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For the linear mapping: $$T: \mathbb{R}^3 \to \mathbb{R}^4: (x_1, x_2, x_3) \mapsto (0 , x_2 + x_3, 0, 2x_2 + 2x_3).$$

I've been asked to find the kernel, the basis for the kernel and hence the nullity $n(T)$.

So far, I've established the matrix $A$ to represent the linear map after applying the transformation $T$ to the standard basis of $\mathbb{R}^3$ like such:

$\begin{bmatrix} 0 & 0 & 0 \\ 0 & 1 & 1 \\ 0 & 0 & 0 \\ 0 & 2 & 2 \\ \end{bmatrix}$

I believe this is correct so far. Then, to find the kernel I've set up the equation below, since $\ker(A)$ is the set of vectors for which when the transformation is applied, it equals zero.

$x_2 + x_3 = 0$ (now edited to be correct)

Where would I go from here? Thanks.

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    $\begingroup$ elements ($x_1,x_2,x_3$) of kernel have $x_2+x_3=2x_2+2x_3=0$ $\endgroup$ – J. W. Tanner Oct 29 '19 at 12:39
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The matrix $A$ is correct. We have $rank(A)=1$, hence, by the nullity - rank - theorem we get $n(T)=2.$ It is easy to see that $a:=(1,0,0)$ and $b:=(0,1,-1)$ are elements of $ker(T).$ Since $a$ and $b$ are linearily independent, we get that $\{a,b\}$ is a basis of $ker(T).$

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    $\begingroup$ Thank you for your answer. The other answer stated that the kernel is a plane in $\mathbb{R}^3$, but your answer seems to suggest that the kernel has 4 dimensions. Where is this confusion coming from? Is the kernel the same dimension as the source space or the target space? $\endgroup$ – James Debenham Oct 29 '19 at 12:56
  • $\begingroup$ Oooops, a typo, yes delete the 4-th entries. $\endgroup$ – Fred Oct 29 '19 at 13:03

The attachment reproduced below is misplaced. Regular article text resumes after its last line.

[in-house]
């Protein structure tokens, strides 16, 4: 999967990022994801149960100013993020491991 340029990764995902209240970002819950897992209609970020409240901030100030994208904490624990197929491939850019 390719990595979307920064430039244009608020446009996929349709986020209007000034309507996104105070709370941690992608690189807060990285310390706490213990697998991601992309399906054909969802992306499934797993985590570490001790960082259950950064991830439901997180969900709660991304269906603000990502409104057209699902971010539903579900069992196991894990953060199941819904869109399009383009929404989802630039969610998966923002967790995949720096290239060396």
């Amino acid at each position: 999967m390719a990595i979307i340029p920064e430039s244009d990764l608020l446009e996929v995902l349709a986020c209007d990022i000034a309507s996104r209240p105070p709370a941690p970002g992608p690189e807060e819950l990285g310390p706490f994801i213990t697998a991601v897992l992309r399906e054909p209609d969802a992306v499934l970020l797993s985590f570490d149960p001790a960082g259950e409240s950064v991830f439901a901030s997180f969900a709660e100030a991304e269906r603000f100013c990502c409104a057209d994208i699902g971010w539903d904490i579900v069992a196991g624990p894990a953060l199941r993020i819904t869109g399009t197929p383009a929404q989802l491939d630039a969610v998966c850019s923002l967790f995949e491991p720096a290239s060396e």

• $\begingroup$ How did you figure that the rank(T) = 1? Is that because there is only one linearly independent vector in the matrix A? $\endgroup$ – James Debenham Oct 29 '19 at 13:54
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You're wrong. This matrix has to be multiplied by a $3{\times}1$ column vector. So there's a single equation: $\;x_2+x_3=0$.

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  • $\begingroup$ Of course! Pretty rookie error there. Thank you. $\endgroup$ – James Debenham Oct 29 '19 at 12:44
  • $\begingroup$ does this mean that $x_1$ is set to be arbitrary in the set of solutions? $\endgroup$ – James Debenham Oct 29 '19 at 12:46
  • $\begingroup$ Yes. The kernel is a plane in $\mathbf R^3$. B.t.w., you don't need the matrix to see that. $\endgroup$ – Bernard Oct 29 '19 at 12:48
  • $\begingroup$ Can you explain why I don't need the matrix to see that? And further to this question, how would I find the basis for that set of solutions? $\endgroup$ – James Debenham Oct 29 '19 at 12:49
  • $\begingroup$ It already is in the defining equations for $T$. $\endgroup$ – Bernard Oct 29 '19 at 12:51

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